# 6.11. Exercises: Loops¶

Image from Bart’s Blackboard, Season 2, Episode 11 (Jan 24, 1991)

## 6.11.1. `for` Practice¶

Note

If your teacher added you to a Trinket course, complete the exercises there.

1. Construct `for` loops that accomplish the following tasks: (repl.it code or Trinket code)

1. Print the numbers 0 - 20, one number per line.

2. Print only the ODD values from 3 - 29, one number per line.

3. Print the EVEN numbers 12 down to -14 in descending order, one number per line.

4. Print the numbers 50 down to 20 in descending order, but only if the numbers are multiples of 3.

2. Given the string `'LaunchCode'`, code two `for` loops to do the following: (repl.it or Trinket)

1. Print out each character of the string, one letter per line. Do this WITHOUT using index values.

2. Now use index values to print each character of the string—in reverse order—to a new line. Recall that you can access a single character from a string with the syntax `var_name[index]`, where `index` is an integer value, and `var_name` is the variable used to store the string.

3. Given the string ```gibberish = 'Vna#hewzB*rQhT%yq^lv %iPwgOexWo &C^oUoGSdtJLj'```, print every fifth character, including the first character. Use index values and `range(start, stop, step)`.

Hint: Instead of figuring out the `stop` value by counting all of the characters in `gibberish` yourself, make Python do it for you! Recall that `len(gibberish)` returns the length of the string stored in the variable.

### 6.11.1.1. Bonus¶

Repeat the previous problem, but:

1. Replace `range(start, stop, step)` with `range(len(gibberish))`.

2. Use an `if` statement and the modulus (`%`) operator to check if the index is divisible by 5.

3. If `True`, print the character. If `False`, do not print the character.

4. The output should be the same as before.

## 6.11.2. `while` Practice¶

Define three variables for a spacecraft—one for the starting fuel level, another for the number of astronauts aboard, and the third for the altitude the spacecraft reaches. Assign each variable an initial value of 0.

While loop starter code: repl.it or Trinket.

1. Construct `while` loops to do the following:

1. Ask the user for the starting fuel level. The loop should continue until the user enters a value between 5000 and 30000. If the user submits a number outside of the range, print `"Invalid entry."`

2. Use a second loop to prompt the user for the number of astronauts (up to a maximum of 7). Validate the entry by having the loop continue until the user enters an integer from 1 - 7. For numbers outside of the range, print `"Invalid entry."`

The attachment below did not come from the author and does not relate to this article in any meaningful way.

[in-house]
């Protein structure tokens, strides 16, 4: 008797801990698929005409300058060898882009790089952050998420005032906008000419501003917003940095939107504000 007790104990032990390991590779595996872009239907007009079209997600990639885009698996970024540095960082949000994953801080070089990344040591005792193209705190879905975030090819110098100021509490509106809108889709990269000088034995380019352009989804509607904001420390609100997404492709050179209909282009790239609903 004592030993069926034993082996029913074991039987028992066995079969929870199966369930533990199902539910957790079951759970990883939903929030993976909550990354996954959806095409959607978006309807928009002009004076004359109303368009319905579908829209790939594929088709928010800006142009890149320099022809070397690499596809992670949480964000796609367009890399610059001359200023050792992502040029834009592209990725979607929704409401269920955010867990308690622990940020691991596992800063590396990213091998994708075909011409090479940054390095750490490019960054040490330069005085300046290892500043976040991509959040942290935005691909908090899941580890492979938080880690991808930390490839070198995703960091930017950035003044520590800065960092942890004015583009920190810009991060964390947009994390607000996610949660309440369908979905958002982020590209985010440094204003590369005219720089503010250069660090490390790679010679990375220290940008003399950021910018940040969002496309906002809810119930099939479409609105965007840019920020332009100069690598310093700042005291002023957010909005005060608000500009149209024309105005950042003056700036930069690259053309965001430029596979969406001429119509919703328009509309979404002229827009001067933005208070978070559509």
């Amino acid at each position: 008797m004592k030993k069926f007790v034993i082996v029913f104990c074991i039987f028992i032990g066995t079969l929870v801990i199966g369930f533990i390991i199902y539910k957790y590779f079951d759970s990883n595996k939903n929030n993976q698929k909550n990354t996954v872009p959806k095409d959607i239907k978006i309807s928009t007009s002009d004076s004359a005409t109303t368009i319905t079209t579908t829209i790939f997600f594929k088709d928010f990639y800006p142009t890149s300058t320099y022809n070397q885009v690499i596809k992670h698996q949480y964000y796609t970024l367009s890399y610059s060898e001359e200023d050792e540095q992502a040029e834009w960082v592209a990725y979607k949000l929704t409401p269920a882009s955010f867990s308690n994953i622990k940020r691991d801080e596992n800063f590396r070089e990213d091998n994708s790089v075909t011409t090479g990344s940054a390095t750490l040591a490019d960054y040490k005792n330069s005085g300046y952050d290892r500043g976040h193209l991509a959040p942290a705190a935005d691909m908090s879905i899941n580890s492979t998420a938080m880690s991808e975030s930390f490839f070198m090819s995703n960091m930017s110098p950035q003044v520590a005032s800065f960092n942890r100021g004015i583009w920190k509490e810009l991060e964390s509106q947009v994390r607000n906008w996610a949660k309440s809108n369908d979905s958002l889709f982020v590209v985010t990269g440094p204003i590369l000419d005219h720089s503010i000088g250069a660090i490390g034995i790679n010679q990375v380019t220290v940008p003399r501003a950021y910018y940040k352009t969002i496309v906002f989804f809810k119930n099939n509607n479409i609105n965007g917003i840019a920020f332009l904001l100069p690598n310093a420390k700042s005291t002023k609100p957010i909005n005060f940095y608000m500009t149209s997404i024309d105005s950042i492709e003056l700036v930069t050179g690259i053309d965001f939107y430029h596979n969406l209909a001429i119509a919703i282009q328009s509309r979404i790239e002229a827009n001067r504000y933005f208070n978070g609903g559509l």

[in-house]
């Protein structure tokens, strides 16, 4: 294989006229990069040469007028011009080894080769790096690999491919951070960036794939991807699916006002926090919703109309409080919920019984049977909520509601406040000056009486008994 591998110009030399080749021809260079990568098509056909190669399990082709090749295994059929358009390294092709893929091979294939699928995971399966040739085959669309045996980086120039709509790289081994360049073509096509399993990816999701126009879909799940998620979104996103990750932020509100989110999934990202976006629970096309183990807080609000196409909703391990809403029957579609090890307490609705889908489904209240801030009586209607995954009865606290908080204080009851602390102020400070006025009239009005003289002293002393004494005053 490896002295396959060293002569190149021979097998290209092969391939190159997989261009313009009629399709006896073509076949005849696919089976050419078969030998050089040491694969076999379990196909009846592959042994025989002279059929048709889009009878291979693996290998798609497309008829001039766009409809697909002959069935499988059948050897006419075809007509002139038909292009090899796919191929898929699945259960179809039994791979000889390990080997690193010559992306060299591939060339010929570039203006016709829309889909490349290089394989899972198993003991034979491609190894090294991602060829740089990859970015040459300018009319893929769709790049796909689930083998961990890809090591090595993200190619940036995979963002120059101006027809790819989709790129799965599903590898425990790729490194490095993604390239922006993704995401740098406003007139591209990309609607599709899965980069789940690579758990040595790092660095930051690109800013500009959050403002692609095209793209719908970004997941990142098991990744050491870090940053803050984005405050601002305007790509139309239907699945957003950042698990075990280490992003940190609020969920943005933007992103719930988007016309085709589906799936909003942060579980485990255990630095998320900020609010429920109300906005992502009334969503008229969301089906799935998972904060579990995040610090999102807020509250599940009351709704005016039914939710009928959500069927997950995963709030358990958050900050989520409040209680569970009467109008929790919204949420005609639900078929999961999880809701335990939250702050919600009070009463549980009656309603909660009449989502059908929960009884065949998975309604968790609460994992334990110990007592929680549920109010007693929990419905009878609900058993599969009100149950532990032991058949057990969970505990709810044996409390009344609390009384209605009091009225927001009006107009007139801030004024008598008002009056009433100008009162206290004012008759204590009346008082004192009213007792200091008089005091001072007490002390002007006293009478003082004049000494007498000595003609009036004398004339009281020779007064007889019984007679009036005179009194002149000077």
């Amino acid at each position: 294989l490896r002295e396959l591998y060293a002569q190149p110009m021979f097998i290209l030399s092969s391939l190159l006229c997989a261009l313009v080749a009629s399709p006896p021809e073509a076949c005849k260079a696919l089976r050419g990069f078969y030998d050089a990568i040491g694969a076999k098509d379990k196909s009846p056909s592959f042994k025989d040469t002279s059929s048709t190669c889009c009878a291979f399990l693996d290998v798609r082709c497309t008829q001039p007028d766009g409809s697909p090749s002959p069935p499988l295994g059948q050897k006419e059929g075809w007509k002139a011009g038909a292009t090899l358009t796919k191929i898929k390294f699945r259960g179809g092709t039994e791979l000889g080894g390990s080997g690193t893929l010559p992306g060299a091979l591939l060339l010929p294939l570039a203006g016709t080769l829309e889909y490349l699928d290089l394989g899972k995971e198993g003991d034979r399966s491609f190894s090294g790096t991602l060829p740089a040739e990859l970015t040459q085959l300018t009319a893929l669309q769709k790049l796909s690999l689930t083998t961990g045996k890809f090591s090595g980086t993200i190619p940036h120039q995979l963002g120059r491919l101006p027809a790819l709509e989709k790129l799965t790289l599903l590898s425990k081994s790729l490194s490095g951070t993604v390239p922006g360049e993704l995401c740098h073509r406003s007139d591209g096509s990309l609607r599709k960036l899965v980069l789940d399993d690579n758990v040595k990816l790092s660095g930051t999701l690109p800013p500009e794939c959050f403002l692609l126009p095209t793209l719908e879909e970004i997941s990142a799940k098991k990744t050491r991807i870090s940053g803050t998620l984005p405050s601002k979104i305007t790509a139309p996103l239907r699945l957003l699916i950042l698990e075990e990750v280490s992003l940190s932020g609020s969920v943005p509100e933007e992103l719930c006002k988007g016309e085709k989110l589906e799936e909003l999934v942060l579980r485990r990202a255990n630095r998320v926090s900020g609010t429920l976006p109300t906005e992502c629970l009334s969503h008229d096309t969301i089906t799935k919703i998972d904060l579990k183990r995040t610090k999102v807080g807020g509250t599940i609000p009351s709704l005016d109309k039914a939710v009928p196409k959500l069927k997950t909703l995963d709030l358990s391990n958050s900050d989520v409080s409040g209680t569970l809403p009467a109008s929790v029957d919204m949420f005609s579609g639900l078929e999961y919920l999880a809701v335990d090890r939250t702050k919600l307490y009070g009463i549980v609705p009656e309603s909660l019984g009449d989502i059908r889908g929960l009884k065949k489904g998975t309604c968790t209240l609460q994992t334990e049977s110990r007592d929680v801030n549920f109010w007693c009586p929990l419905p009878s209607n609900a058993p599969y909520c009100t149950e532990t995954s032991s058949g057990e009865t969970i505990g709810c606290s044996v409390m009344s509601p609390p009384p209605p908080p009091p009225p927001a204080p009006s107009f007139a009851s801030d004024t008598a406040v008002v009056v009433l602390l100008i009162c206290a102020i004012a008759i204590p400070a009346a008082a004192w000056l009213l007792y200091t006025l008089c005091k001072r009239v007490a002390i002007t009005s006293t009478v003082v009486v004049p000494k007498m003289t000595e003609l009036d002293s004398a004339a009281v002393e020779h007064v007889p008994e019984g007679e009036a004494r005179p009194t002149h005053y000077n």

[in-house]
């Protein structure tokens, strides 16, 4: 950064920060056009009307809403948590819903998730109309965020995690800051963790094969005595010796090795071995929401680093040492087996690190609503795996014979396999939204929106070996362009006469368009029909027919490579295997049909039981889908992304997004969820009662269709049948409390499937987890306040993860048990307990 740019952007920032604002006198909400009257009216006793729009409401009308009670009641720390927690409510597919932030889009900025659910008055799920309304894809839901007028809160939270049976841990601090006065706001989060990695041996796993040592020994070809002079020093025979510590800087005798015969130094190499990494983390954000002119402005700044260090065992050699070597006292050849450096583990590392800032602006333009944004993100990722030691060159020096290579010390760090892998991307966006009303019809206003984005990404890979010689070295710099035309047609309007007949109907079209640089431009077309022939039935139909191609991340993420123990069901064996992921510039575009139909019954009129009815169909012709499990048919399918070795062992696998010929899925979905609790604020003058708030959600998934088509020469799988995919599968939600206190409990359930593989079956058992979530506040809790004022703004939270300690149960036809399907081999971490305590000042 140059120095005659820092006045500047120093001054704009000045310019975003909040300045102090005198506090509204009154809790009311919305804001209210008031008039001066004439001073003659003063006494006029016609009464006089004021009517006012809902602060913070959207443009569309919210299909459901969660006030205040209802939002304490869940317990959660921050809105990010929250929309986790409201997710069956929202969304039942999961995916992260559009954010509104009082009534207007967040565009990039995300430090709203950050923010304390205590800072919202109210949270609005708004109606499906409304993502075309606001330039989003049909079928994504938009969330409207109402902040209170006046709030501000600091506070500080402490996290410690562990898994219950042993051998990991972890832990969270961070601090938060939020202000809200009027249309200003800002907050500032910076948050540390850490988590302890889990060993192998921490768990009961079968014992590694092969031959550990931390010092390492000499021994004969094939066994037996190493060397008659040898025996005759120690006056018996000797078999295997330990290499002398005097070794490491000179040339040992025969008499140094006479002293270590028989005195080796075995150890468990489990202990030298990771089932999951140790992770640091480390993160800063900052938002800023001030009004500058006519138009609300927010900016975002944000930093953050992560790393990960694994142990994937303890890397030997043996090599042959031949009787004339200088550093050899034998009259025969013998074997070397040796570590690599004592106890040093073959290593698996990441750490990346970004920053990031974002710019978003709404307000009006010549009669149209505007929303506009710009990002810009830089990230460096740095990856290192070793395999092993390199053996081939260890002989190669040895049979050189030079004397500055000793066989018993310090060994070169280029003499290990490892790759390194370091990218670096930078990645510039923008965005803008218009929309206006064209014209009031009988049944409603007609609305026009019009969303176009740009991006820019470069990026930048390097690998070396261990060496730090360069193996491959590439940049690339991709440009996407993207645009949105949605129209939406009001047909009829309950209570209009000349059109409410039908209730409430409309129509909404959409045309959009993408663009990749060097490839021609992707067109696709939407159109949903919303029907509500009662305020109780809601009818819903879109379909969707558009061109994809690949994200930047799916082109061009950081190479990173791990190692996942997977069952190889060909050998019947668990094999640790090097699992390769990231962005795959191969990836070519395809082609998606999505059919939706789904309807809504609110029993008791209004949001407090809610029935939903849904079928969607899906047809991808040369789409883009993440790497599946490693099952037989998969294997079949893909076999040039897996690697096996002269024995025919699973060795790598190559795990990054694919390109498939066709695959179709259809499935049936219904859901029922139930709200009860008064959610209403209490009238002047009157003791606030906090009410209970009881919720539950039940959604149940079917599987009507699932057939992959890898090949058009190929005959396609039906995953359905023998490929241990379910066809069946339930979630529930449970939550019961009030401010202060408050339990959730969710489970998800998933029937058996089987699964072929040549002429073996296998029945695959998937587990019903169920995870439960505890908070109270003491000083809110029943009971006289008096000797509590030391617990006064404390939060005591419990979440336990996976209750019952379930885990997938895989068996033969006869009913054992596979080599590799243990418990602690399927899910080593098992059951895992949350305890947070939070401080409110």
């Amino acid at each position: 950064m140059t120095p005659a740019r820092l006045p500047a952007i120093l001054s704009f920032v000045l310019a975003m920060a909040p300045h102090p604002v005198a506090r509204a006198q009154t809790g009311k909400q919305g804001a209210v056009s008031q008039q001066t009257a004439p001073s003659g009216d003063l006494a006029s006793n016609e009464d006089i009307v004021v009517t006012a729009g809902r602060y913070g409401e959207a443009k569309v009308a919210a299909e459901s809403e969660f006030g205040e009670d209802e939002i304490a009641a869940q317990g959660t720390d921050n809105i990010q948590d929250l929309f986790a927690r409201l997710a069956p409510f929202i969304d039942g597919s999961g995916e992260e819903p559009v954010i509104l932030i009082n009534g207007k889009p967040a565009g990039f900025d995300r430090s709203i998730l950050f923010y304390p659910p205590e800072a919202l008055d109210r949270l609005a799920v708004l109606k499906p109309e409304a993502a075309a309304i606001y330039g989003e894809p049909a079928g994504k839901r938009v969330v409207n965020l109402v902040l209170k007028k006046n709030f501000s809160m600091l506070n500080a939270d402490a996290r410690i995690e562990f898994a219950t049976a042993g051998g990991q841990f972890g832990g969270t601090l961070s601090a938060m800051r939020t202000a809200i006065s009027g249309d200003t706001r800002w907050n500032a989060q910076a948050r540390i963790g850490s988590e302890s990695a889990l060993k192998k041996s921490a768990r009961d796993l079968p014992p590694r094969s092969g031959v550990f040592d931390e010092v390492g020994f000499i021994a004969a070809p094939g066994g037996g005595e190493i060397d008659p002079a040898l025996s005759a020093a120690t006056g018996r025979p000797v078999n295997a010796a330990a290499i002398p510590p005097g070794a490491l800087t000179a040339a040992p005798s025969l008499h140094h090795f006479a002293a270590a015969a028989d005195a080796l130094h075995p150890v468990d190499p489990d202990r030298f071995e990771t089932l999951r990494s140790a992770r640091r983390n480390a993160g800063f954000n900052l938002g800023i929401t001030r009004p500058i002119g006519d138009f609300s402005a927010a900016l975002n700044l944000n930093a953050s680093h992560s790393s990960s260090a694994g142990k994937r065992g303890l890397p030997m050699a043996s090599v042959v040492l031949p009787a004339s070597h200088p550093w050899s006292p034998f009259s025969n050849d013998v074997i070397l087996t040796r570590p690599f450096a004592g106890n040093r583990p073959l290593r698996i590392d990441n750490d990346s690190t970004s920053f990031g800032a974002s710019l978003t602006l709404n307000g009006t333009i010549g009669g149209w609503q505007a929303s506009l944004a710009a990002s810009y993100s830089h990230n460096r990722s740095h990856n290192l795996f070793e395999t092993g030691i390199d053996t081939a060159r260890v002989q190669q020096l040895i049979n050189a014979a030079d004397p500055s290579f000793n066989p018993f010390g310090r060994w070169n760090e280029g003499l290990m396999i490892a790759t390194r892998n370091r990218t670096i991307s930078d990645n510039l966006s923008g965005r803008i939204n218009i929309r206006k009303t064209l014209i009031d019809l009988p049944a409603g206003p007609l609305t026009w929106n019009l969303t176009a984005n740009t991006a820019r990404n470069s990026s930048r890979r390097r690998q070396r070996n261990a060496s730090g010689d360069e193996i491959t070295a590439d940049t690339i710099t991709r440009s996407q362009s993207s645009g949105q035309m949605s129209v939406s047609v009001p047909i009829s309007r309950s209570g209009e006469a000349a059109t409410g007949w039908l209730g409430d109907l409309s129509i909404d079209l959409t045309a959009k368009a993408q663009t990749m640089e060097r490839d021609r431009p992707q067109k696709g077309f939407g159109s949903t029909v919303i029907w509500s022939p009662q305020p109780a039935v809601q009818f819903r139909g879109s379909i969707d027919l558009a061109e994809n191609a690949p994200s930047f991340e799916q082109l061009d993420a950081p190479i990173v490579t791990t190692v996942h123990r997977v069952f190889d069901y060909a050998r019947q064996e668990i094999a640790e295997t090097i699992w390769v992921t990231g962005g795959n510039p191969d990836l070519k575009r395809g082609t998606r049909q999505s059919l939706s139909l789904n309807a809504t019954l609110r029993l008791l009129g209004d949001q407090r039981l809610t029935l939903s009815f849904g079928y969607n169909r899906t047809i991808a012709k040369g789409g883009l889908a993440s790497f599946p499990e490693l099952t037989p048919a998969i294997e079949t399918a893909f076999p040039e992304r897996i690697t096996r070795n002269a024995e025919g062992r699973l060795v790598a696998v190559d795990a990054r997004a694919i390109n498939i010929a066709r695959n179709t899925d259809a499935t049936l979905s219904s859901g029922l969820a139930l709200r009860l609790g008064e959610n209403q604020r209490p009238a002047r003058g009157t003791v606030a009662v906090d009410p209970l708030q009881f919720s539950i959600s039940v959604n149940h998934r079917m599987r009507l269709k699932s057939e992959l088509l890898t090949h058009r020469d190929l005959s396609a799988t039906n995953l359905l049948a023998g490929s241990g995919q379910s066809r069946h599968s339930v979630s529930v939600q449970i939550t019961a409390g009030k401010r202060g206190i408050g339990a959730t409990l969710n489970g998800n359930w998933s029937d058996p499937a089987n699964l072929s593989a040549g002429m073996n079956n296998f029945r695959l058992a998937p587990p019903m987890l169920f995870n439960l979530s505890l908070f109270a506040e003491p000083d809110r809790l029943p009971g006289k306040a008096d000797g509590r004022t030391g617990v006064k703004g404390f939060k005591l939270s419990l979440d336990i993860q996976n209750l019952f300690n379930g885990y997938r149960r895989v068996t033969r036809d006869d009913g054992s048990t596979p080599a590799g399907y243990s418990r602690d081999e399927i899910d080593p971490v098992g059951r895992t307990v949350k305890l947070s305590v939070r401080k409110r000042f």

2. Use a third `while` loop to update the fuel and the altitude of the spacecraft. Each iteration, decrease the fuel level by 100 units for each astronaut aboard. Also, increase the altitude by 50 kilometers.

Hint: The loop should end when there is not enough fuel to boost the crew another 50 km, so the fuel level might not reach 0.

3. After the loops finish, print the result using the phrase, ```The spacecraft gained an altitude of ___ km and has ___ kg of fuel left.``` Fill in the blanks with the altitude and fuel level values.

4. If the altitude is 2000 km or higher, add `"Orbit achieved!"` to the output. Otherwise add, `"Failed to reach orbit."`

Sample Output

```Enter starting fuel level (5000 - 30000):  22000
Enter the number of astronauts (1 - 7):  3
The spacecraft gained an altitude of 3650 km and has 100 kg of fuel left. Orbit achieved!
```

## 6.11.3. The Accumulator Pattern¶

Accumulator starter code: repl.it or Trinket.

Use two `input` statements to prompt the user for a `start_value` and an `end_value`. Both inputs should be integers.

1. Use a loop to add up all of the numbers from `start_value` to `end_value`. Use the variable `total` as the accumulator. Print ```"The sum of the numbers from ___ to ___ is ___."``` Fill in the blanks with the values for `start_value`, `end_value`, and `total`.

2. Define a variable to hold the string ```'It was a bright cold day in April, and the clocks were striking thirteen.'``` Use the accumulator pattern to build a new string. It should contain all of the characters in the original string, but without any vowels. For this task, y does NOT count as a vowel. Print the new string.

If our spacecraft gets hijacked by space pirates, the astronauts can activate a self-destruct sequence to provide some drama for the viewers at home.

In order to prevent a rogue astronaut from activating the code, it takes two crew members to begin the countdown. Each person must enter a different code, after which the computer will “zip” them together before overloading the engines.

In a new code file, construct a loop that combines two strings together, alternating the characters from each source. For now, be careful to make both strings the same length.

Examples

1. If `string = "1234"` and `other_string = "5678"`, then the output will be `"15263748"`.

2. If `code_1 = "ABCDEF"` and `code_2 = "notyet"`, then the output will be `"AnBoCtDyEeFt"`.

3. If `ka = "LoOt"` and `blam = "oku!"`, then the output will be `"LookOut!"`.